A bill by Rep. Jim Handy to help hearing-impaired Mainers purchase hearing aids was vetoed by Gov. Paul LePage on July 3, 2018.
“Hearing loss can have a profoundly negative impact on so many aspects of a person’s life, but most people who suffer from it don’t have the resources to pay for hearing aids out-of-pocket,” said Handy, D-Lewiston. “Improving access to hearing aids would improve the social, family and work life of thousands of Mainers. It should be a covered medical expense.”
The measure requires insurance plans to cover a minimum of $3,000 per hearing aid for individuals with documented hearing loss beginning in January 2020. Current law only requires coverage for minors and at a lower minimum amount.
“It’s a matter of just cents per policy. That’s a small price to pay to hear a grandchild’s voice for the first time. It’s a small price to pay to help someone in their fight against Alzheimer’s disease or to help more individuals participate in the workforce. There are so many positives,” said Handy.
The U.S. Census Bureau estimates that approximately 65,000 Mainers suffer from some degree of hearing loss. Because most plans don’t include hearing aid coverage for adults, people with hearing loss are often left to cover the cost out-of-pocket.
Studies show links between hearing loss, cognitive decline and dementia. Research suggests that measures as simple as increasing access to hearing aids could have a huge influence on healthy brain function and overall well-being.
Hearing loss affects roughly 20 percent of American adults. According to data compiled by Gallaudet University through the American Community Survey, West Virginia has the largest percentage of adults with hearing loss, followed by Alaska and then Maine, tied with four other states.
LD 192 passed “under the hammer,” or by unanimous consent, in the House. The vote was 25-7 in the Senate.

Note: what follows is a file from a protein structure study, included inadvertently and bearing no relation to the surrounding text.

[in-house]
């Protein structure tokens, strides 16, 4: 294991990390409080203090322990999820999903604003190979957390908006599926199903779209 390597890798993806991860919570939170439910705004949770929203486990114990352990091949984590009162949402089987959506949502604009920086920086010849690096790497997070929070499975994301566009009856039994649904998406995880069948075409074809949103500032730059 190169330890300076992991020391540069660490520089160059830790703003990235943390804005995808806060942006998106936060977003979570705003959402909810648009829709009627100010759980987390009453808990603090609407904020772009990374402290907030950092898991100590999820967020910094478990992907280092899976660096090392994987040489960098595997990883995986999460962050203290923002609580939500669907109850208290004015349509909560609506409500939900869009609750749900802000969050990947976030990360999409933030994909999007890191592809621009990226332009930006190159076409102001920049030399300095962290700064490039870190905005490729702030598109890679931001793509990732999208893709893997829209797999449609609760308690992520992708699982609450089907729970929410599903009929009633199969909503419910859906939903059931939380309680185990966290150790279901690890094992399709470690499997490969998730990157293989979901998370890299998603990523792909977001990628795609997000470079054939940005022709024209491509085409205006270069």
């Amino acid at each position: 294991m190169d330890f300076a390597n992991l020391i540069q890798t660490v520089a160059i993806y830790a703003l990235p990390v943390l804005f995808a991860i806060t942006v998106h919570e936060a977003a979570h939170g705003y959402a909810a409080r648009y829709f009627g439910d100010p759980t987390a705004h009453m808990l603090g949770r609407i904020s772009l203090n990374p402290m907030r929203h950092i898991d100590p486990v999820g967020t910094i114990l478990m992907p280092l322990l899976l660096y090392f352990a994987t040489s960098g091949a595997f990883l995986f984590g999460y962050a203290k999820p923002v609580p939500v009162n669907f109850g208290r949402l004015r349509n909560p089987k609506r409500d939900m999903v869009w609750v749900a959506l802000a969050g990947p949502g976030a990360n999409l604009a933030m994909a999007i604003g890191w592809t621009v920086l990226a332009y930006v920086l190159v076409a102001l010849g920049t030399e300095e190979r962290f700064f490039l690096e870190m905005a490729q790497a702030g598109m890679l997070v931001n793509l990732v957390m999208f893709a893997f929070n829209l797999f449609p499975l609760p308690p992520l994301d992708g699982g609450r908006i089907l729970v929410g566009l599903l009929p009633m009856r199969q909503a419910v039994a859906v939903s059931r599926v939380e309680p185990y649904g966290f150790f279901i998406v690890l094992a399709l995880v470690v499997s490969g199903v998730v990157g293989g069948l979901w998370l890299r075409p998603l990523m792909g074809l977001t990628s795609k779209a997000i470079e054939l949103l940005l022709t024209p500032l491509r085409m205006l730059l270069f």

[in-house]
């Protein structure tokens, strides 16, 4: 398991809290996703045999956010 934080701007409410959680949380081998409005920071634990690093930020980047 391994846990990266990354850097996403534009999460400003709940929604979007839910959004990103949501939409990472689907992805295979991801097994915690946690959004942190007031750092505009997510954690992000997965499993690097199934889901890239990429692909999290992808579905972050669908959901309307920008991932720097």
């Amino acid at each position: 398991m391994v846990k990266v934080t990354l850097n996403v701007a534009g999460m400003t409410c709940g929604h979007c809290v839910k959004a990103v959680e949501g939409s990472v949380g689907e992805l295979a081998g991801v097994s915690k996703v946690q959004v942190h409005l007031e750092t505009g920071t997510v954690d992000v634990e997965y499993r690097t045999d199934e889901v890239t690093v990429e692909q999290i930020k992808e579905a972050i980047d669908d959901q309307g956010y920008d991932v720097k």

The Legislature is expected to take up the veto when it meets Monday, July 9. It requires a two-thirds majority in both the House and Senate to override the governor’s veto.
Bill sets up pilot treatment program for the homeless
By Ramona du Houx
On July 2, 2018 Gov. Paul LePage vetoed the Homeless Opioid Users Service Engagement Pilot (H.O.U.S.E.), a bill sponsored by Rep. Drew Gattine to help Maine's most vulnerable victims of the opioid epidemic.
“In 2017, we lost 418 Mainers to the opioid epidemic. Things continue to get worse and it is hard to imagine why the governor would exercise his veto authority in such a heartless way. Opioid addiction has unique and particularly devastating impacts on Mainers who are already vulnerable and at risk, like the homeless,” said Rep. Gattine, D-Westbrook. “The pilot project in this bill is critical to finding the best way to help them.”
H.O.U.S.E. is a pilot project that provides low-barrier treatment for substance use disorders and stable housing to support recovery and create stability for 25 opioid users who are among the most vulnerable and unstable in Maine, including homeless, uninsured, underinsured and unemployed and are among the highest utilizers of inpatient hospital services and criminal justice system.
Homeless individuals will have access to a “medication first” system of low-barrier Medication Assisted Treatment (MAT) and rapid housing with a creative menu of options to best meet the individual’s need and ensure paths to recovery. The bill had overwhelming support from the law enforcement, medical and treatment communityiesand received bipartisan support in both the House and the Senate.
“These are people who struggle every day to meet their most basic needs of food and shelter, and simply offering traditional treatment in traditional settings is an inadequate approach to helping them manage and maintain recovery,” said Rep. Gattine. “We need to meet them where they are to have a chance to really help them. To do anything less is a death sentence. I hope the Legislature is able to override this senseless veto.”
The vote on the bill was unanimous in the House and 16-15 in the Senate.
The Legislature is expected to vote on overriding the veto when it convenes on Monday, July 9. It takes a two-thirds majority in both chambers to override a veto.
Gattine represents part of Westbrook and is in his third term in the Legislature. He serves as the House chair of the Appropriations and Financial Affairs Committee.
By Ramona du Houx
Maine Equal Justice Partners today encouraged Mainers who believe that they are eligible for health care coverage under the state’s Medicaid expansion law to file an application with the Department of Health and Human Services.